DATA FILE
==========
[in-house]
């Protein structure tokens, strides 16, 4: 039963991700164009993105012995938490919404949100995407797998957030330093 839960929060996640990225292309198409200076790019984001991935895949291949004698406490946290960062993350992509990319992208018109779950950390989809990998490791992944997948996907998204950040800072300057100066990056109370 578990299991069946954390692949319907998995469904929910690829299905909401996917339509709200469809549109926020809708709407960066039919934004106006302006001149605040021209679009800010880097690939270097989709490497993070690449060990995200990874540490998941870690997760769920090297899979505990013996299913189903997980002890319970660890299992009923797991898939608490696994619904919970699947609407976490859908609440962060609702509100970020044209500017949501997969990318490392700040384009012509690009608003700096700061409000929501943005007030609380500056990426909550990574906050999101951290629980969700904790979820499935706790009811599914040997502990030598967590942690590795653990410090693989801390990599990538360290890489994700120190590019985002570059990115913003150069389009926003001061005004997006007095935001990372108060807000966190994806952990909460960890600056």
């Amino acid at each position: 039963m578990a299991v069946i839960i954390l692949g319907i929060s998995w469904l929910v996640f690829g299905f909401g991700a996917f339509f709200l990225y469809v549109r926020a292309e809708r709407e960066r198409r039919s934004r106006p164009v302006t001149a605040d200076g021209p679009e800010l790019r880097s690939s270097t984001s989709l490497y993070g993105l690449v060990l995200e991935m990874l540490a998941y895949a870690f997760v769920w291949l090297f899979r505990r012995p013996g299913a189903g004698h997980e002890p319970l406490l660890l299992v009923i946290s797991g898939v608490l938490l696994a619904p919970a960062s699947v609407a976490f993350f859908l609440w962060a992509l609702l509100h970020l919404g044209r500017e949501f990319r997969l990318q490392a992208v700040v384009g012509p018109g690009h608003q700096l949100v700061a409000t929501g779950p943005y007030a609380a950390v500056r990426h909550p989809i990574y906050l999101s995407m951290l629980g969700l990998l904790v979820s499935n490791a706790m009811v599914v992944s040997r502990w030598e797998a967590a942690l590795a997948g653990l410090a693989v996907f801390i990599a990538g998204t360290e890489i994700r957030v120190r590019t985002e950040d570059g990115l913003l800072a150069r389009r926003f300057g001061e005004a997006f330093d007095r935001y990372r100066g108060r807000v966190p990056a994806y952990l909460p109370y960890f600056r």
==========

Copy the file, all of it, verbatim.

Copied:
[in-house]
């Protein structure tokens, strides 16, 4: 039963991700164009993105012995938490919404949100995407797998957030330093 839960929060996640990225292309198409200076790019984001991935895949291949004698406490946290960062993350992509990319992208018109779950950390989809990998490791992944997948996907998204950040800072300057100066990056109370 578990299991069946954390692949319907998995469904929910690829299905909401996917339509709200469809549109926020809708709407960066039919934004106006302006001149605040021209679009800010880097690939270097989709490497993070690449060990995200990874540490998941870690997760769920090297899979505990013996299913189903997980002890319970660890299992009923797991898939608490696994619904919970699947609407976490859908609440962060609702509100970020044209500017949501997969990318490392700040384009012509690009608003700096700061409000929501943005007030609380500056990426909550990574906050999101951290629980969700904790979820499935706790009811599914040997502990030598967590942690590795653990410090693989801390990599990538360290890489994700120190590019985002570059990115913003150069389009926003001061005004997006007095935001990372108060807000966190994806952990909460960890600056």
């Amino acid at each position: 039963m578990a299991v069946i839960i954390l692949g319907i929060s998995w469904l929910v996640f690829g299905f909401g991700a996917f339509f709200l990225y469809v549109r926020a292309e809708r709407e960066r198409r039919s934004r106006p164009v302006t001149a605040d200076g021209p679009e800010l790019r880097s690939s270097t984001s989709l490497y993070g993105l690449v060990l995200e991935m990874l540490a998941y895949a870690f997760v769920w291949l090297f899979r505990r012995p013996g299913a189903g004698h997980e002890p319970l406490l660890l299992v009923i946290s797991g898939v608490l938490l696994a619904p919970a960062s699947v609407a976490f993350f859908l609440w962060a992509l609702l509100h970020l919404g044209r500017e949501f990319r997969l990318q490392a992208v700040v384009g012509p018109g690009h608003q700096l949100v700061a409000t929501g779950p943005y007030a609380a950390v500056r990426h909550p989809i990574y906050l999101s995407m951290l629980g969700l990998l904790v979820s499935n490791a706790m009811v599914v992944s040997r502990w030598e797998a967590a942690l590795a997948g653990l410090a693989v996907f801390i990599a990538g998204t360290e890489i994700r957030v120190r590019t985002e950040d570059g990115l913003l800072a150069r389009r926003f300057g001061e005004a997006f330093d007095r935001y990372r100066g108060r807000v966190p990056a994806y952990l909460p109370y960890f600056r």